Cat Project Archives for June 27 - July 1,
27, 2016 - "Is it true cats wont stay in a house when
it's haunted?" - Jeff Valdez
Gratuitous Kute Kittiness: Starting out in life can be scary.
Mewvie: March of the kitty.
Street Art: Paws for reflection.
Tracks Down Elderly Owner
by Stephen Messenger
In a remarkable tale of loyalty — one which underscores the deep
bonds between pets and their owners — a fluffy grey-and-white cat
was able to track down her elderly owner weeks after she was sent to
live in a nursing home.
A few months back, when Nancy Cowen was placed under the care of staff
at the Bramley House nursing facility in Westcott, England, she was forced
to say goodbye to her loveable cat, named Cleo, whom she had adopted
as a stray eight years earlier. Cowen’s family had given the feline
to one of her neighbors to take care of, reports the Dorking Advertiser — but
Cleo clearly had other plans.
Staff at the home tells The Dodo that about two weeks after Cowen moved
in, they began receiving visits from a friendly feline who lingered and
slept out front, spending her days wandering the grounds peering through
windows of the home. Naturally, they had presumed the cat was just a
stray, but a sweet one at that.
“ She’d been sort of hanging around, and the care staff started feeding
her, obviously, because she’s so cute,” says caregiver Leslie Thomas.
A few weeks later, Nancy met the cat and remarked to staff that she had
a striking resemblance to the pet she’d been forced to leave behind.
“ One day Nancy said ‘Oh, she looks just like my cat, Cleo. But my
Cleo had lost most of her tail.’ So we checked, and the cat was missing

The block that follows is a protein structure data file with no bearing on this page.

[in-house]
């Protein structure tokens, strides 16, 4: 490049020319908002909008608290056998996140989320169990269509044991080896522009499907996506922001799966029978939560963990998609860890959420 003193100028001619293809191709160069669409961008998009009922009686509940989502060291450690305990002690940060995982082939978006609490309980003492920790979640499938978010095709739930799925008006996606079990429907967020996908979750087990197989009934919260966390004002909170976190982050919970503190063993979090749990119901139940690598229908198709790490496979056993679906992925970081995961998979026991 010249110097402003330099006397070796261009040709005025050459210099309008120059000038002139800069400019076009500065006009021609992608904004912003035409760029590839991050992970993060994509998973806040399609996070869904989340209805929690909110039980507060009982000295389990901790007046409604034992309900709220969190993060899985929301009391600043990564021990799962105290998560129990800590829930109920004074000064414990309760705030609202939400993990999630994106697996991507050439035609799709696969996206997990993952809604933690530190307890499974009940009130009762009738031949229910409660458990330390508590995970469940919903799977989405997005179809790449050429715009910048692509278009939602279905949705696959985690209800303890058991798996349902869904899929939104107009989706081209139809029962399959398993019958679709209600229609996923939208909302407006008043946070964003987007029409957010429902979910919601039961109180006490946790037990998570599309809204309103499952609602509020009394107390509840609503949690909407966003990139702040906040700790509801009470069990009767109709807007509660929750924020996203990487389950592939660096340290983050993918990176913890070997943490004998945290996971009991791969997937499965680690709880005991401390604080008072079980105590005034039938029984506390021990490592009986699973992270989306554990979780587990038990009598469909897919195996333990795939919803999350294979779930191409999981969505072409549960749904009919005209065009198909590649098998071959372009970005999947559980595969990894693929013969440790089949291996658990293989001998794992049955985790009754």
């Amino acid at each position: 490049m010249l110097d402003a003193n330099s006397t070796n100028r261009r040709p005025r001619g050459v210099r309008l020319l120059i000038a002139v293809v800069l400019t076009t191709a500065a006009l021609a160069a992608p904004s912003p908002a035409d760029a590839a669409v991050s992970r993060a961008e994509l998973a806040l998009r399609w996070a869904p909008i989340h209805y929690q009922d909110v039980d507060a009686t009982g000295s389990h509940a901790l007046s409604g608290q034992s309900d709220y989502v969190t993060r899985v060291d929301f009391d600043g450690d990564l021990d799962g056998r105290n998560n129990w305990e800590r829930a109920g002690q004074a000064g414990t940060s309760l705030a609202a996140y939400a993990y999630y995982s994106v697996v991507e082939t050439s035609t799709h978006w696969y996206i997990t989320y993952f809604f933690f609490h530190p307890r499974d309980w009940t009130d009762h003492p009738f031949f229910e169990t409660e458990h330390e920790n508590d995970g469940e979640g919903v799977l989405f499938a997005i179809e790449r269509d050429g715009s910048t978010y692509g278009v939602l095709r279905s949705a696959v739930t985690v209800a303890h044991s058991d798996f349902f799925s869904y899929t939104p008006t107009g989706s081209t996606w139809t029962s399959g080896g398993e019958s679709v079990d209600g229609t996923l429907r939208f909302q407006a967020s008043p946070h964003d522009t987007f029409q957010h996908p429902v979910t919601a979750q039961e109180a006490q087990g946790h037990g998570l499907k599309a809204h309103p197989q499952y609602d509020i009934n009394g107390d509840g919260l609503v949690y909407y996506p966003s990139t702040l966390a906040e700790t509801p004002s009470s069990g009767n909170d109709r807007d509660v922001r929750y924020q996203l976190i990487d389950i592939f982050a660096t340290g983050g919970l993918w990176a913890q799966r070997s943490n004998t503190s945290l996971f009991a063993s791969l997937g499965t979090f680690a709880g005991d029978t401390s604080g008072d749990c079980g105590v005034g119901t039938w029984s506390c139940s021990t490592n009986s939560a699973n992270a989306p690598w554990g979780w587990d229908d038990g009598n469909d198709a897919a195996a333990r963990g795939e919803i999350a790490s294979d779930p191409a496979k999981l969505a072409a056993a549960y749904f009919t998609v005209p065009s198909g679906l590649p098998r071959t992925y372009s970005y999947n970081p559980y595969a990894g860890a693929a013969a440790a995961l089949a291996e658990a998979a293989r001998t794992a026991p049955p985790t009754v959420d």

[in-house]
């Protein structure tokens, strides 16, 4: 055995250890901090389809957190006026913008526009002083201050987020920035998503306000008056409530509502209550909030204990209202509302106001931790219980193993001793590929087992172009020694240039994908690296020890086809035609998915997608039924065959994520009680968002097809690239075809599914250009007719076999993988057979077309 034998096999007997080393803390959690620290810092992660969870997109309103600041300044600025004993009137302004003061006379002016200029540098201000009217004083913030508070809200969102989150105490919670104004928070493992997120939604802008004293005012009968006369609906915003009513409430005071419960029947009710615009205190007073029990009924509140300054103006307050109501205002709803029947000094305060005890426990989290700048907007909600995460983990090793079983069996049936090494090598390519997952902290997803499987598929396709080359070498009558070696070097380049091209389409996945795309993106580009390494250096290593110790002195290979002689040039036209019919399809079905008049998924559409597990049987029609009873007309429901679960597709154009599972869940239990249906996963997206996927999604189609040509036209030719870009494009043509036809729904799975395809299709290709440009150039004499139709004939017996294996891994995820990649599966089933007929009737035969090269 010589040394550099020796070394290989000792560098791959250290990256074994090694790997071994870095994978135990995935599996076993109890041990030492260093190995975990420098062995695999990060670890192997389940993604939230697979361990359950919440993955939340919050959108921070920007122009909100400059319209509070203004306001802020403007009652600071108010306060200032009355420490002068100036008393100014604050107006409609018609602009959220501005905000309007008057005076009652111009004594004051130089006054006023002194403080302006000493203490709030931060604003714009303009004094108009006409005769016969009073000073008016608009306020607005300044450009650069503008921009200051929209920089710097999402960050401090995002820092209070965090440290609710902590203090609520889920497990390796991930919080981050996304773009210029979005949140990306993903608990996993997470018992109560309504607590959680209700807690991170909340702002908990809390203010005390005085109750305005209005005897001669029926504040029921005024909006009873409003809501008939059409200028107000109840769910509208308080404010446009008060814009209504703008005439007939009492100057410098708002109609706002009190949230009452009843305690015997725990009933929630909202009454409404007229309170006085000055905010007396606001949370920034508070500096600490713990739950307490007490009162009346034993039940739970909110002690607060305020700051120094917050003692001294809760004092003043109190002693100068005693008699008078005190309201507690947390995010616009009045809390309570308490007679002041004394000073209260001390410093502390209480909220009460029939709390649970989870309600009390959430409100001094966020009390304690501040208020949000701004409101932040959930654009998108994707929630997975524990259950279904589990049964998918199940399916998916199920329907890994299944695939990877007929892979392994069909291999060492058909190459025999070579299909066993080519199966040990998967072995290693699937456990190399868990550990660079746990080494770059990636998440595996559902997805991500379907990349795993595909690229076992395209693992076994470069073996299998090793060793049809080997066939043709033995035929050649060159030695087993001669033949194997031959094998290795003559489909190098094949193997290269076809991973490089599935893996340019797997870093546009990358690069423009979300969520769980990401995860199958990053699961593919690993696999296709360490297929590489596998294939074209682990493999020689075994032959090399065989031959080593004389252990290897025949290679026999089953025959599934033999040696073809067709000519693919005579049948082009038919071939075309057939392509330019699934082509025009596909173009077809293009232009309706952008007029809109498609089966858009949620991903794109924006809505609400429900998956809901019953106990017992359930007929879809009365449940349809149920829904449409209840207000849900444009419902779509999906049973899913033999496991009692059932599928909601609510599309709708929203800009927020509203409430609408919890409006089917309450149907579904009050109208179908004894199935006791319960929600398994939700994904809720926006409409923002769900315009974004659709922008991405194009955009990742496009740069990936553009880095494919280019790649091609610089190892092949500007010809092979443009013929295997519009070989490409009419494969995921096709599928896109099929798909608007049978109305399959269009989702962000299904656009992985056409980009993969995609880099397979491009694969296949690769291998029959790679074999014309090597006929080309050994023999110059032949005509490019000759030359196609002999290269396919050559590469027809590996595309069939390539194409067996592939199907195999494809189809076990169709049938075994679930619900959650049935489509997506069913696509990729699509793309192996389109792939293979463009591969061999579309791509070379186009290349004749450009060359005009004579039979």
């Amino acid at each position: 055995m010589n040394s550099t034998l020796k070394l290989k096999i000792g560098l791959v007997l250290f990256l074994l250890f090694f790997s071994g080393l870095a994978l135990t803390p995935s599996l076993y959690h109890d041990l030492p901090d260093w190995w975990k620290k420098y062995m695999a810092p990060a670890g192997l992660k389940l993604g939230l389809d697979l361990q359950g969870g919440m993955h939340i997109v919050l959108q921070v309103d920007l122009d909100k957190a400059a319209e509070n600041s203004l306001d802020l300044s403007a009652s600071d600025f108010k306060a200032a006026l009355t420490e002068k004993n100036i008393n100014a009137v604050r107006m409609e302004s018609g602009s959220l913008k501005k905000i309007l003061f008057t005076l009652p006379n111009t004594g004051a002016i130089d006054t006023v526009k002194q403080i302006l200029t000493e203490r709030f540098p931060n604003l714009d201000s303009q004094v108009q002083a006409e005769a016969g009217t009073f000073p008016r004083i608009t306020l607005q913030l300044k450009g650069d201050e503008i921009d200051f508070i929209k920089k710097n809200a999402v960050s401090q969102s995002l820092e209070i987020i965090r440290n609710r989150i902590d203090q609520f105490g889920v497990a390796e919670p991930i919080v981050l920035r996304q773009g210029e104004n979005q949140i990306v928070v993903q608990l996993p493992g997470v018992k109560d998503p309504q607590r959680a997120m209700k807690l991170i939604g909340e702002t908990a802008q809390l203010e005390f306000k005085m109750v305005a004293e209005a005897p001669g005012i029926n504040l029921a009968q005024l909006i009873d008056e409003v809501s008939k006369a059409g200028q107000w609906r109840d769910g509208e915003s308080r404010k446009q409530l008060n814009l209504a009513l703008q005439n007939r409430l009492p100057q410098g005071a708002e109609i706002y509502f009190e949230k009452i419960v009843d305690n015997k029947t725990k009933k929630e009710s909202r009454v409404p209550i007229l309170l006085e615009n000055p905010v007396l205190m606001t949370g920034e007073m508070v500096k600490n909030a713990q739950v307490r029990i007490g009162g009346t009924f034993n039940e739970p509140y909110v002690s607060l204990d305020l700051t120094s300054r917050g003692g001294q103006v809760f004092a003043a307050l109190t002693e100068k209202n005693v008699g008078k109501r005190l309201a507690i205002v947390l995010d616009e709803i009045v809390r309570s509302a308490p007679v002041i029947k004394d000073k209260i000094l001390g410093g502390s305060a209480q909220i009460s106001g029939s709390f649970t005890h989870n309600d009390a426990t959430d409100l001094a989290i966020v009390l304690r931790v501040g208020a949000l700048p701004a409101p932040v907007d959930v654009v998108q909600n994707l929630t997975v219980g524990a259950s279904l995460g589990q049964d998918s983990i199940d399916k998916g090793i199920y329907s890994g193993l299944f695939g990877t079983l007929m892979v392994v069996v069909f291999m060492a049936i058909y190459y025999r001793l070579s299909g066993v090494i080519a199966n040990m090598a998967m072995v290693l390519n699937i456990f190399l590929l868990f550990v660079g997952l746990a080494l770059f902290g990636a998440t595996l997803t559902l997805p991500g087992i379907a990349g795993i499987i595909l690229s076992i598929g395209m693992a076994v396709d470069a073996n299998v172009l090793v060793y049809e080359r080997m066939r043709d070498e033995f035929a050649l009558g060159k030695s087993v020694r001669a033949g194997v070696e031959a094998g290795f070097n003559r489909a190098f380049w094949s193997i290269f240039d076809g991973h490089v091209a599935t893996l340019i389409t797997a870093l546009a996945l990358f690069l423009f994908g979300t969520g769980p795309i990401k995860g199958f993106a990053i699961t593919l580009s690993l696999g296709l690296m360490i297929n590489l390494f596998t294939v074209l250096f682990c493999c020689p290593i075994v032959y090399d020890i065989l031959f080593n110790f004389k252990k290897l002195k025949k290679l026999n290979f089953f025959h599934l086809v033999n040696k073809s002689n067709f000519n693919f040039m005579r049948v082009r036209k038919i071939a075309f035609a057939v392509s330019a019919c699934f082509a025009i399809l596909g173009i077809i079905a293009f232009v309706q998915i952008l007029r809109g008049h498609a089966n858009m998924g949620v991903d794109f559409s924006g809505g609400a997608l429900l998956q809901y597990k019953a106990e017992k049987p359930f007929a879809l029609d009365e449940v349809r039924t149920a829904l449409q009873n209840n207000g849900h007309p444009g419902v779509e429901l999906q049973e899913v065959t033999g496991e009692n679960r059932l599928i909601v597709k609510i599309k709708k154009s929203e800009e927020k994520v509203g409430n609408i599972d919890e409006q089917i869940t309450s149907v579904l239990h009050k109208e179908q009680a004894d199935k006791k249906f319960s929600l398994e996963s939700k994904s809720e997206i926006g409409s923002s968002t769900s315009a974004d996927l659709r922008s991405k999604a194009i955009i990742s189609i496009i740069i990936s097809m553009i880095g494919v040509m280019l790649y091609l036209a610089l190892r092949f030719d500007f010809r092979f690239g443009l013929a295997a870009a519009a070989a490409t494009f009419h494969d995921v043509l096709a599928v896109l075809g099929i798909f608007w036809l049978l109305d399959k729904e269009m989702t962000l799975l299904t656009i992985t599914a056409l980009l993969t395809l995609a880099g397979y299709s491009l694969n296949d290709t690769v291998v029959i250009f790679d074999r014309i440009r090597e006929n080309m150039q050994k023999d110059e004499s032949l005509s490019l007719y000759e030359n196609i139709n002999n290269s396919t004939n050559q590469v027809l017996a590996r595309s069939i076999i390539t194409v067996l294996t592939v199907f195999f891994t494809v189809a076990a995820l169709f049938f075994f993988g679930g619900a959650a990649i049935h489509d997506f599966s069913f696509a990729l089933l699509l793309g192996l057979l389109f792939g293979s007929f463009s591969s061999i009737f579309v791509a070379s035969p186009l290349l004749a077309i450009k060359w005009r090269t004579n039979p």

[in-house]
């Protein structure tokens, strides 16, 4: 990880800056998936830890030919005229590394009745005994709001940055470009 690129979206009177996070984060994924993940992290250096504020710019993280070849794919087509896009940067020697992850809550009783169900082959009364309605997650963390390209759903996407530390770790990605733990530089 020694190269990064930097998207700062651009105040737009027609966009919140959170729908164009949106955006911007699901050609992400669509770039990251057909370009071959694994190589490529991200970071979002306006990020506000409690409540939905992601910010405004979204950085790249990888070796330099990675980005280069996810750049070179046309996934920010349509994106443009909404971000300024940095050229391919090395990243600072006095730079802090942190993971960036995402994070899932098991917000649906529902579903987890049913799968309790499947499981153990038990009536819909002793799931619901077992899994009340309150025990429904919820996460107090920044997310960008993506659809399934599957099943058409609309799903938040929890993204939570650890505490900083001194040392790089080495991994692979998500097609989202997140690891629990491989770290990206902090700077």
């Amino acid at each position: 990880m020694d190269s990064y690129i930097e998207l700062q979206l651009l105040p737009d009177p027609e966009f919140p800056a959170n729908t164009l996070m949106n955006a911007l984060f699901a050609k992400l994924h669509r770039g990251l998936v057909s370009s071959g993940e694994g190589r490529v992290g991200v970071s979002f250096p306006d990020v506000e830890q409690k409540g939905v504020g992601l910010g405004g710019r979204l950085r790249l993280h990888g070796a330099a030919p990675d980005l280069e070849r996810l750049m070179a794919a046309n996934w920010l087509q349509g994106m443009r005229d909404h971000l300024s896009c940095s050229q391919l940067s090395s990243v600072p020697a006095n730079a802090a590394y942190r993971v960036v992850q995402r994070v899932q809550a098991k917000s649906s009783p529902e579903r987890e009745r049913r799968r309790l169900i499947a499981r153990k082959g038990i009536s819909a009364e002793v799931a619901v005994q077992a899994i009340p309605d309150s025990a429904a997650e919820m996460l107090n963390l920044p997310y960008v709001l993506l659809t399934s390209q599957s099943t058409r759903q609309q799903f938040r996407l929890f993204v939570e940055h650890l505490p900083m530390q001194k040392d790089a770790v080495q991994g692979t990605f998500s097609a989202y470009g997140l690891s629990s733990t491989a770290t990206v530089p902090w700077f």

most of her tail,” says Thomas. “That’s when we realized that
it was Cleo.”
Bramley House care staff were stunned at the discovery.
“ I think it is just amazing that Cleo found Nancy. Obviously, Cleo knew
Nancy was here, but nobody knew that it was her cat. Very strange. I don’t
know how Cleo found her. It still baffles me. It’s really, really weird,” caregiver
Laura Costello tells The Dodo.
“ There’s no way she could have followed her, since it’s quite
a ways from where Nancy used to live before she came here.”
The jury is still out on just how Cleo, the incredibly faithful cat,
managed to find her owner — but care staff say they have no plans
on ending the happy reunion. Cleo has been invited to stay with Cowen
full time; in fact, she's hardly left her owner’s side since.
“ We were all absolutely delighted. We all thought it was wonderful,” says
Thomas. “There are a lot of bad stories in the world, but this is a nice
28, 2016 - "A cat doesn't 'roll' well with a change
of someone else's making."
- Carole Wilbourn
Gratuitous Kittiness: "I am a cat bed."
Mewvie: Aesop Rock - "Kirby".
Feline Art: "Sleeping
Cats" by Paul Klee.
29, 2016 - "Some animals are secretive; some are shy.
A cat is private." - Leonard Michaels
Gratuitous Kittiness: "Did I leave the oven on?"
Mewvie: Should you own a cat?
Art: Kitten.... and Kurt cobain..
jerks evict library cat
by Kristian Wilson
In a twist that will surprise no one familiar with small town politics,
a library cat was fired by the city council of White Settlement, Texas,